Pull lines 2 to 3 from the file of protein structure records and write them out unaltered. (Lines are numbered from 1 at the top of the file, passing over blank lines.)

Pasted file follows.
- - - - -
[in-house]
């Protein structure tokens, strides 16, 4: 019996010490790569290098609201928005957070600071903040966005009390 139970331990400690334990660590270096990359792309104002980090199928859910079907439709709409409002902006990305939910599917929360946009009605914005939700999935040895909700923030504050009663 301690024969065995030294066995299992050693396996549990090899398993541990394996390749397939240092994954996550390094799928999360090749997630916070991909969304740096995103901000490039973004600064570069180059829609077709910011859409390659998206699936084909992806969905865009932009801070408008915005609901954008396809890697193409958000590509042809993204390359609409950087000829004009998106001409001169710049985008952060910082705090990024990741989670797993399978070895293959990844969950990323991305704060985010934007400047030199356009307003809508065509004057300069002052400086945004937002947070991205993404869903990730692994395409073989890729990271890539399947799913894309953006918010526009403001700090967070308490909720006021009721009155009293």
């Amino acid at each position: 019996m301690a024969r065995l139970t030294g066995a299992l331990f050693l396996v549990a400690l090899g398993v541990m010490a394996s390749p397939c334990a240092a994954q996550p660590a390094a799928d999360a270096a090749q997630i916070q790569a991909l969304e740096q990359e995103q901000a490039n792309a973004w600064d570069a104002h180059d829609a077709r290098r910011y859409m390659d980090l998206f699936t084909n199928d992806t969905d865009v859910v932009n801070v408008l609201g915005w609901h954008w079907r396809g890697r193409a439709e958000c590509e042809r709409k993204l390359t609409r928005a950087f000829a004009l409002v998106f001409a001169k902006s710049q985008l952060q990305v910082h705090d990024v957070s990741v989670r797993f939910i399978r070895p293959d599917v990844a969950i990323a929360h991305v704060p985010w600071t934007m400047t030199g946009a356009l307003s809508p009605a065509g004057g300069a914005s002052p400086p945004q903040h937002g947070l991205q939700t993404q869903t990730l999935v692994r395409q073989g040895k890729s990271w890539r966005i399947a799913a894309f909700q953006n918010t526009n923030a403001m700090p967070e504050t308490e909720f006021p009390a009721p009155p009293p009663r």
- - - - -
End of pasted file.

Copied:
């Protein structure tokens, strides 16, 4: 019996010490790569290098609201928005957070600071903040966005009390 139970331990400690334990660590270096990359792309104002980090199928859910079907439709709409409002902006990305939910599917929360946009009605914005939700999935040895909700923030504050009663 301690024969065995030294066995299992050693396996549990090899398993541990394996390749397939240092994954996550390094799928999360090749997630916070991909969304740096995103901000490039973004600064570069180059829609077709910011859409390659998206699936084909992806969905865009932009801070408008915005609901954008396809890697193409958000590509042809993204390359609409950087000829004009998106001409001169710049985008952060910082705090990024990741989670797993399978070895293959990844969950990323991305704060985010934007400047030199356009307003809508065509004057300069002052400086945004937002947070991205993404869903990730692994395409073989890729990271890539399947799913894309953006918010526009403001700090967070308490909720006021009721009155009293």
């Amino acid at each position: 019996m301690a024969r065995l139970t030294g066995a299992l331990f050693l396996v549990a400690l090899g398993v541990m010490a394996s390749p397939c334990a240092a994954q996550p660590a390094a799928d999360a270096a090749q997630i916070q790569a991909l969304e740096q990359e995103q901000a490039n792309a973004w600064d570069a104002h180059d829609a077709r290098r910011y859409m390659d980090l998206f699936t084909n199928d992806t969905d865009v859910v932009n801070v408008l609201g915005w609901h954008w079907r396809g890697r193409a439709e958000c590509e042809r709409k993204l390359t609409r928005a950087f000829a004009l409002v998106f001409a001169k902006s710049q985008l952060q990305v910082h705090d990024v957070s990741v989670r797993f939910i399978r070895p293959d599917v990844a969950i990323a929360h991305v704060p985010w600071t934007m400047t030199g946009a356009l307003s809508p009605a065509g004057g300069a914005s002052p400086p945004q903040h937002g947070l991205q939700t993404q869903t990730l999935v692994r395409q073989g040895k890729s990271w890539r966005i399947a799913a894309f909700q953006n918010t526009n923030a403001m700090p967070e504050t308490e909720f006021p009390a009721p009155p009293p009663r």